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We have developed high-sensitivity microfluidic calorimeters and are applying them to biological studies.


Figure 1. Polymer-based microfluidic calorimeter chip. (a) Device mounted on a vacuum chuck. (b) The central active region of the chip. (c) The Parylene microfluidics, the thermopile and the heater on the parylene membrane. (d) Magnified view of the Parylene measurement chamber.

High-sensitivity microfluidic calorimeters [1 ~3] have raised the prospect of achieving high throughput biochemical measurements with minimal sample consumption. To achieve these ends we have developed chip-based microfluidic calorimeters capable of characterizing the heat of reaction of sub-nanoliter scale samples and of small organisms with sub-nanowatt resolution. Our approach [4], based on a combination of Poly-dimethylsiloxane (PDMS) and Parylene microfluidics provides both exceptional thermal response and the physical strength necessary to construct high-sensitivity calorimeters that are readily scalable to automated, highly-multiplexed array architectures. PDMS microfluidic valves and pumps are interfaced to Parylene channels and reaction chambers to automate the control of analyte handling and fluid flow and, thereby, the control of chemical reactions with sub-nanoliter resolution. We attain excellent thermal resolution via on-chip vacuum encapsulation, which provides unprecedented thermal isolation of the minute microfluidic reaction chambers.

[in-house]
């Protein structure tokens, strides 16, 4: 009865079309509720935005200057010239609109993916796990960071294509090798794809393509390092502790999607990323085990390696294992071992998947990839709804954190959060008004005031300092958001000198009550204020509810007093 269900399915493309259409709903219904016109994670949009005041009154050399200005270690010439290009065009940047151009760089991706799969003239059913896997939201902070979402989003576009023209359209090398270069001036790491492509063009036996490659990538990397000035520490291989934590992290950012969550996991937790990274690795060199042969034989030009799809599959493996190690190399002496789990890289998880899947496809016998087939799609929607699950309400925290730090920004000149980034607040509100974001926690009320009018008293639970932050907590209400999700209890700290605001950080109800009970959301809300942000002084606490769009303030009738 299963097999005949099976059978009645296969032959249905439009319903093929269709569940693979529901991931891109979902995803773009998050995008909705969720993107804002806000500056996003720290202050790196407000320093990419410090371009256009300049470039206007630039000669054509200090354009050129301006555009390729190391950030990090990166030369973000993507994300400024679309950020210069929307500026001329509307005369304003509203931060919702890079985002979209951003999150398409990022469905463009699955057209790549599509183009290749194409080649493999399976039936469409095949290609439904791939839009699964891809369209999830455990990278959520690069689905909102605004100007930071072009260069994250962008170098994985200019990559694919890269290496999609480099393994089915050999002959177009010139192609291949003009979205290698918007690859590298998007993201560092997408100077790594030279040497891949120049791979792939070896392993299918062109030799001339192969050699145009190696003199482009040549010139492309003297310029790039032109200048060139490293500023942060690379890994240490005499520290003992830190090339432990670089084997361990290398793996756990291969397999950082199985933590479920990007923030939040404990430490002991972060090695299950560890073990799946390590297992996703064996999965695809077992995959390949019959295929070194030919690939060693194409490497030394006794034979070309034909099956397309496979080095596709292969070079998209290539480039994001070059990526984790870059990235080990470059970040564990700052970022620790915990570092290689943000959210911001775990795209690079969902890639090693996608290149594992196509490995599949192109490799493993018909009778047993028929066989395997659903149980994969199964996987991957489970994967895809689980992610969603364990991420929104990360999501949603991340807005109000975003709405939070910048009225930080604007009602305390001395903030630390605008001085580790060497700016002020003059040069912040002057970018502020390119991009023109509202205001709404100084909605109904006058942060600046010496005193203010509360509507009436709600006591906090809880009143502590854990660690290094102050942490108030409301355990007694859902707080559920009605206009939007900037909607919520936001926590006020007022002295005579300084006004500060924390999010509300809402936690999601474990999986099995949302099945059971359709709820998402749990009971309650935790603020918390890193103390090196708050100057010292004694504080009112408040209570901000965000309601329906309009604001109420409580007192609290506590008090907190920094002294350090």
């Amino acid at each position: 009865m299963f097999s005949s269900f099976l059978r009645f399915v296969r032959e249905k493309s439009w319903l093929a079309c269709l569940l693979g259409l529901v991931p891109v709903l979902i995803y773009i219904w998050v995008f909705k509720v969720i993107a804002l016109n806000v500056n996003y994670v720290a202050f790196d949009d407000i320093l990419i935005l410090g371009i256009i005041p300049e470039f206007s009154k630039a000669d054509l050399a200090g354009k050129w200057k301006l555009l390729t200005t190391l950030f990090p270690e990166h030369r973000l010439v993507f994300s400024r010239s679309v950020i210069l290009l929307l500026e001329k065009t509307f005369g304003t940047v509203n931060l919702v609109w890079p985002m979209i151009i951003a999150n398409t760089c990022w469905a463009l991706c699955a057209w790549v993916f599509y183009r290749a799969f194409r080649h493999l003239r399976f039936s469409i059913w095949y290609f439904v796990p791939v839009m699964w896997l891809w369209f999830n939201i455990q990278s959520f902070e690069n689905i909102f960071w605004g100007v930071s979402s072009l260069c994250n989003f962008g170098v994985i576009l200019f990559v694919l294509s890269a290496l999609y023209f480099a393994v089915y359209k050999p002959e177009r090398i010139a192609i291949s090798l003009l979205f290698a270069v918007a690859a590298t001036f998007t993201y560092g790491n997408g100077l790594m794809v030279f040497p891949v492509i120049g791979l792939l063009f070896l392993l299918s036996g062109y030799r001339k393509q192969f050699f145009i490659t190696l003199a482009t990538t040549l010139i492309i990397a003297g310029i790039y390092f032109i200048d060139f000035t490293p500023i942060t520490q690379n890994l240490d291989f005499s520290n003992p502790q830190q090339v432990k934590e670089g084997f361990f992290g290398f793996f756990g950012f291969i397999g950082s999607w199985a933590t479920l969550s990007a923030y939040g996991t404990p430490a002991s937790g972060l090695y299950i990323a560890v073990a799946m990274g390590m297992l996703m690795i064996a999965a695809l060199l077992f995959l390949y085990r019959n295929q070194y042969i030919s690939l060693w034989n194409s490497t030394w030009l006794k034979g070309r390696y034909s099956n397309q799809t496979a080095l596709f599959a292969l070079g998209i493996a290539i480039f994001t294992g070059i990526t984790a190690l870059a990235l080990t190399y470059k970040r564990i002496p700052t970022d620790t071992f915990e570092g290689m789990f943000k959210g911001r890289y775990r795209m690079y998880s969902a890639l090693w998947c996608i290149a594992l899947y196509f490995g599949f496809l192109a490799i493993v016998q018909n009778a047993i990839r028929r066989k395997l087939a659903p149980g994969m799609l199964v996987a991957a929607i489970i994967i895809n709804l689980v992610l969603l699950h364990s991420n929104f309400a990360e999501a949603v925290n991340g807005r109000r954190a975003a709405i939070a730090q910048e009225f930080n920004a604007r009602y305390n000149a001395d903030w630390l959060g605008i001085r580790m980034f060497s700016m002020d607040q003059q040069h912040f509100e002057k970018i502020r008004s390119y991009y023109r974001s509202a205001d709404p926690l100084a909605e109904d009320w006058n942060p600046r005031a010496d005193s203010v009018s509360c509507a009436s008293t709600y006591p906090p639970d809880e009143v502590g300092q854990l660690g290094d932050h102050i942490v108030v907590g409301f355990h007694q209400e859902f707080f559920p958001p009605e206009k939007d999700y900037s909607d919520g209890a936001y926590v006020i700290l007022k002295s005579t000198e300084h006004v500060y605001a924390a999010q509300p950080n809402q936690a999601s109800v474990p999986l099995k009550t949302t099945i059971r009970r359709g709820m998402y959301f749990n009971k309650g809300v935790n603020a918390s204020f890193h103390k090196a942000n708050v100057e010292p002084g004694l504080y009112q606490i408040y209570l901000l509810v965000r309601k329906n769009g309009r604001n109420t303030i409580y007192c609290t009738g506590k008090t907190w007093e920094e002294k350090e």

The device structure can be easily adapted to enable a wide variety of standard calorimeter operations, such as ITC, DSC and flow calorimetry. We are currently focusing on applications of microfluidic calorimetry devices to studies of cellular and organismal metabolism.

Dr. Warren Fon, Prof. Michael Roukes and collaborators in Prof. Paul Sternberg's group at Caltech.


  1. Torres F.E., et al. (2004) Enthalpy array. Proc. Natl. Acad. Sci. USA 101: 9517–9522.
  2. Xu J., Reiserer R., Tellinghuisen J., Wikswo J.P., Baudenbacher F.J. (2008) A microfabricated nanocalorimeter: design, characterization, and chemical calibration. Anal. chem. 80:2728-2733.
  3. Wang L., Sipe D.M., Xu Y., Lin Q. (2008) A MEMS thermal biosensor for  metabolic monitoring applications. J. Microelectromech. Sys. 17:318-327.
  4. Lee W., Fon W., Axelrod B.W., Roukes M.L. (2009) High-sensitivity microfluidic calorimeters for biological and chemical applications, Proc. Natl. Acad. Sci. USA 106 (36), 15225-30.

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